The baby was born in 2008 with an unusually small head, dozens of tiny red birthmarks and uncontrollable seizures.

No one had seen anything like it at the Children’s Hospital of Eastern Ontario, so researchers there documented the baby’s symptoms and dubbed the condition “microcephaly-capillary malformation syndrome.”

Now, by comparing the baby’s DNA with that obtained from a handful of similar cases worldwide, Kym Boycott, a clinical geneticist at the Ottawa research hospital, and her colleagues have pinpointed the single gene mutation responsible – and they have done the same for 145 other rare childhood diseases.

“I think the biggest impact that will come from this is in our ability to change the way we care for patients,” Dr. Boycott said.

The avalanche of new discoveries, reported Thursday in the American Journal of Human Genetics, is the fruit of a co-ordinated nationwide study called FORGE (Finding of Rare Disease Genes in Canada).

Researchers and clinicians are praising the ground-breaking effort, saying it will enable rapid diagnoses, guide treatment and in some cases point the way to future therapies for children living with the burden of little-known but often severely disabling genetic deficits.

“Even if we don’t have a treatment, having a diagnosis is invaluable to patients and their families,” said Ada Hamosh, clinical director of the McKusick-Nathans Institute of Genetic Medicine at Johns Hopkins University in Baltimore, who was not involved in the study.

Researchers estimate there could be as many as 7,000 rare diseases. Such diseases have received little attention until now because they typically occur in fewer than one in 2,000 people.

Many of the disorders remain undocumented, which means those who are afflicted by them have had little hope of knowing the cause of their disorder, let alone of finding an effective treatment.

Starting in 2011, the FORGE collaboration was among the first to leverage new high-speed DNA-sequencing technologies to tackle the rare disease conundrum.

“FORGE Canada and Kym Boycott were ahead of the world and have continued to lead the world in data sharing and bringing tools to understand the causes of rare disorders,” Dr. Hamosh said.

In setting up the project, Dr. Boycott and her colleagues solicited clinicians across the country to submit information about rare cases they had encountered. Out of 371 submissions, they identified 264 children or young adults who from birth exhibited the hallmarks of a rare genetic disorder.

Some of the disorders only affect a single organ, such as eyes, ears or heart. Others are more broadly debilitating, include severe problems with brain development and can lead to early death.

“You get the whole spectrum,” Dr. Boycott said.

To identify a cause for each disorder, the FORGE team paired their Canadian cases with at least one unrelated case of the same syndrome elsewhere in the world or, in some cases, with an unaffected sibling.

They then rapid-sequenced the whole exomes of all those individuals, along with parents and sometimes other family members when necessary. The exome is the fraction of the human genome that codes for all the various proteins in the human body.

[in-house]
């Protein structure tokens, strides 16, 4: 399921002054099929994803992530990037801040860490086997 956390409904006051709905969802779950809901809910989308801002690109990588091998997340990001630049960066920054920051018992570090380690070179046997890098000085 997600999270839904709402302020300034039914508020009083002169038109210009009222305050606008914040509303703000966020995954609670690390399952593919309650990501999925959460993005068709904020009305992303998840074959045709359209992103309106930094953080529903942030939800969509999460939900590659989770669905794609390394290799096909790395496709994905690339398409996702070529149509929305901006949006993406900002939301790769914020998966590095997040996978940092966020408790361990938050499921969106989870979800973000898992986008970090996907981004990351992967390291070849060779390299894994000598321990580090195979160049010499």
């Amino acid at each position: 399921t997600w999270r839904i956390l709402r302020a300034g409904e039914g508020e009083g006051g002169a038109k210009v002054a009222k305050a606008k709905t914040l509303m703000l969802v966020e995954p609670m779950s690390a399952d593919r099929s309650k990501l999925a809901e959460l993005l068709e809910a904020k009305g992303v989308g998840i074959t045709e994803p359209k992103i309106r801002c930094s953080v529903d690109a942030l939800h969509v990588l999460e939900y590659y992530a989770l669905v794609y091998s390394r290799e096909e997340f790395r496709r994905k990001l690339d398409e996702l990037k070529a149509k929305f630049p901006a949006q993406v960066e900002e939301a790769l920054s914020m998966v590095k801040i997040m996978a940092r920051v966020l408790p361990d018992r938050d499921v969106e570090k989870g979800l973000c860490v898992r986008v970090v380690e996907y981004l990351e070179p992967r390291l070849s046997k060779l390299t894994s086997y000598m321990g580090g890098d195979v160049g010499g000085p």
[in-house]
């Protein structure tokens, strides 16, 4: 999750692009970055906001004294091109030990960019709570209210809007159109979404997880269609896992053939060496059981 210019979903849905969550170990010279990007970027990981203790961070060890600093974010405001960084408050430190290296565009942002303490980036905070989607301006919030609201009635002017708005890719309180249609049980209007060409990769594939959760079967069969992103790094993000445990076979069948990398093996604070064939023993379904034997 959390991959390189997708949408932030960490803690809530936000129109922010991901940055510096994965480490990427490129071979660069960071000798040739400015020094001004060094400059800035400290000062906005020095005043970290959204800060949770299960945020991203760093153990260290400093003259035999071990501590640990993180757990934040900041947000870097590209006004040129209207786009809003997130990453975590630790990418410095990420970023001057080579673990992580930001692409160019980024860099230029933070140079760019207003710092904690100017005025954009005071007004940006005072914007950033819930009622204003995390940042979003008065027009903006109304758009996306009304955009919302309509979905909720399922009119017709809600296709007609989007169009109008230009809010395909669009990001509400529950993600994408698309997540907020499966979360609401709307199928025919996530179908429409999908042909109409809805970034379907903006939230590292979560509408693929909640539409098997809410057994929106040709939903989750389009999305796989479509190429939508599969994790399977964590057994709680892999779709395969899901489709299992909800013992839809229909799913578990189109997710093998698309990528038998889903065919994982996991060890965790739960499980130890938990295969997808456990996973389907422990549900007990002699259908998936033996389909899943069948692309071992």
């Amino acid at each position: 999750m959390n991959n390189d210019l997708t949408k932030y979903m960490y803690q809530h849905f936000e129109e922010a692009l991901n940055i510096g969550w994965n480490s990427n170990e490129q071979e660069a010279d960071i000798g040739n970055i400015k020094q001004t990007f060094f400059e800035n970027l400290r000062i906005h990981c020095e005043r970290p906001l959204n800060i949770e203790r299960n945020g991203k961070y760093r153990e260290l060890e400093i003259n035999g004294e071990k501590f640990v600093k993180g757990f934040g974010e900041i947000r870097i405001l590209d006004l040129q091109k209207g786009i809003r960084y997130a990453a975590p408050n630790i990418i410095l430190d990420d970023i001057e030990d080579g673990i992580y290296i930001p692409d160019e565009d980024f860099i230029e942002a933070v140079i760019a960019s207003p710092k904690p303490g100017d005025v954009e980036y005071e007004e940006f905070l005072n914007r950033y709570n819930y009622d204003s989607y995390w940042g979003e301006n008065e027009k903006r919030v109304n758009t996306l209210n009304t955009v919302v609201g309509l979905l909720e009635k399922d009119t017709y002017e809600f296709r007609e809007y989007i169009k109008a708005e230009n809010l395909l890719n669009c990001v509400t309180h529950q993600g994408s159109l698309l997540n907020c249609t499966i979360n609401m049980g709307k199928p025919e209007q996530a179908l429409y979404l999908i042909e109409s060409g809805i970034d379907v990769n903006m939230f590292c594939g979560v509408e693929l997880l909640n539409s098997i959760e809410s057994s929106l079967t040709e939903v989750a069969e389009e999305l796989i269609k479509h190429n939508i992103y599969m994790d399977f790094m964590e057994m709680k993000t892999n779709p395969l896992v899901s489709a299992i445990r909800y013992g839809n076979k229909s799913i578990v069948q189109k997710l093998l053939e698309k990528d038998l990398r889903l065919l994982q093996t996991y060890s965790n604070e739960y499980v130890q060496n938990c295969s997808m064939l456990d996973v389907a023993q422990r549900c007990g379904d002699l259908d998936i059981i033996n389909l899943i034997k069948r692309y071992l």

By comparing exomes, the team was able to narrow down which of the thousands of possible human genes might be implicated in a given disorder. While this approach is not workable for complex diseases like cancer, which involve many genes, it is remarkably effective for disorders that result from a single mutation in the exome.

Of the the 146 genes that were identified by FORGE, 67 had never been linked to a disease before.

“That’s explosive,” Dr. Hamosh said. “The impact of a single disease-gene relationship is wide open for research and immediately clinically applicable.”

Dr. Boycott, who is among those now involved in an international version of FORGE, said that the ability of the Canadian clinical community to work together on identifying rare diseases has attracted the attention of other nations where researchers are less collaborative.

“All clinicians are dedicated to patient care but I think in Canada we just have less ego about it so that we can get things does at a rate that other countries cannot,” Dr. Boycott said.

Phil Hieter, a professor of medical genetics at the University of British Columbia, said that the discovery of rare disease genes by FORGE will allow researchers who study the counterparts of those genes in model organisms such as yeast or fruit flies to follow up and try to find out how a loss of function triggers disease.

“Knowing what a gene does, how it’s regulated … That’s where the answers lie,” Dr. Hieter said.

Dr. Hieter added that the transformative impact of sequencing technology suggests that by 2020 scientists will have discovered most if not all of the human genetic variants that can cause disease. By then whole exome or whole genome sequencing could be a go-to first step for doctors with patients or newborns showing signs of a disorder, or it could be in common use for prenatal screening.

There are myriad of ethical considerations that must be taken on board in such circumstances, experts say, and health care providers have not yet caught up with the changing diagnostic landscape.

“One of the challenges of this technology is that with the wanted information comes the unwanted information,” said Sarah Bowdin, a staff physician in clinicial and metabolic genetics at the Hospital for Sick Children in Toronto. “We need to work out who we offer this technology to and when.”

Dr. Bowdin was one of the organizers of a think thank held in Toronto this week where those in attendance grappled with the implications of rapid, all-encompassing genetic diagnoses

The group expects to publish its recommendations later this fall.

The Globe and Mail
Published Friday, Jun. 06 2014, 6:00 AM EDT
Last updated Friday, Jun. 06 2014, 6:03 AM EDT